How come all these streams were walked by hundreds of geologists, dozens of paleontologists and millions of lay-people and nobody ever noticed the thousands of tracks that Ray has collected over the past couple of decades?
 

USI Calgary

J. Randall Murphy
Staff member
How come all these streams were walked by hundreds of geologists, dozens of paleontologists and millions of lay-people and nobody ever noticed the thousands of tracks that Ray has collected over the past couple of decades?
I can't say. I imagine they simply weren't looking where Ray was and/or weren't as in tune with the environment as Ray. Like he says, while everyone else was looking up, he was looking down ( sounds exactly like something my Dad would say ) and he knew what to look for from experience. It seems like fossil hunting is one of the things he does. Amateurs can be very knowledgeable and sometimes more gifted than the so-called "experts". Maybe that's because they think a bit more outside the box because they weren't told by some institution how to think.

One thing is for certain though, when you see the pictures of the artifact he found, the prints are really obvious even to me. I might still have a sample of one of the fossils I am referring to above. If I do, I'll post a picture. Compared to the artifact Ray found, it's totally obscure and unless you really knew what you're looking at, you'd never guess it's a millions year old fossil. I have the experience of being with an actual geologist who took the time to explain this stuff to me as I was growing up. I can see how people without the benefit of that experience could be much more amazed by it.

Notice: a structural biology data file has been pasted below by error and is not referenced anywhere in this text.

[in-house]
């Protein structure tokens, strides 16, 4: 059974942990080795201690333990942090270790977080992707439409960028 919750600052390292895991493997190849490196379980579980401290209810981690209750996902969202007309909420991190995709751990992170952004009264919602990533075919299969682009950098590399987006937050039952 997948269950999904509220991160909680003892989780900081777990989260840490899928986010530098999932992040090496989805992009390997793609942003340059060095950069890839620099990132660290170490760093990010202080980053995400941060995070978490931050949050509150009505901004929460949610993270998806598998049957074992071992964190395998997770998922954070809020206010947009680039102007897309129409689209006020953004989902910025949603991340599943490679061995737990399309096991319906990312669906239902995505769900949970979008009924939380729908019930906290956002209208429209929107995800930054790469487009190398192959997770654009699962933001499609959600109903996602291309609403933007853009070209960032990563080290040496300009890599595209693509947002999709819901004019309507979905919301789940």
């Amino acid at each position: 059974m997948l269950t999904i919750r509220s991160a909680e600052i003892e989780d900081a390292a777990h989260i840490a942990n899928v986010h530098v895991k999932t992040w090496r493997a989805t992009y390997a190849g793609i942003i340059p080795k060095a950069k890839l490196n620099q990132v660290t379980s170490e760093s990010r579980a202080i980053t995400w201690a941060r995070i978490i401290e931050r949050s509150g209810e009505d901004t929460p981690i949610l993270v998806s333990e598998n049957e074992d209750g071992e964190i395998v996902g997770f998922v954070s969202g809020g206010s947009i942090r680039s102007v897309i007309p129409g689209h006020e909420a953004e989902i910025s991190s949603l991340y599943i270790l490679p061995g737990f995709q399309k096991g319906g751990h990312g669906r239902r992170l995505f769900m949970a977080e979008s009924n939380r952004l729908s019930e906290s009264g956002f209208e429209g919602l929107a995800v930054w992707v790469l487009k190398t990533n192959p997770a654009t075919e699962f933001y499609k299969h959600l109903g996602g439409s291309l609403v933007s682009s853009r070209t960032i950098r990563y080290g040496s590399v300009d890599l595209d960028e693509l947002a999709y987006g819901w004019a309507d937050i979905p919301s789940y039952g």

Christopher O'Brien

Back in the Saddle Aginn
Staff member
Notice how all the mainstream news coverage refers to Ray as an "amateur," but the official Goddard article read by hundreds of scientists around the world refers to Ray as a "dinosaur track expert." Several of the local heads of the various paleo/geology groups of accredited trace evidence collectors in the area have expressed their jealousy to Ray about their inability to find tracks where Ray has found thousands. That should tell you something!
 

USI Calgary

J. Randall Murphy
Staff member
Notice how all the mainstream news coverage refers to Ray as an "amateur," but the official Goddard article read by hundreds of scientists around the world refers to Ray as a "dinosaur track expert." Several of the local heads of the various paleo/geology groups of accredited trace evidence collectors in the area have expressed their jealousy to Ray about their inability to find tracks where Ray has found thousands. That should tell you something!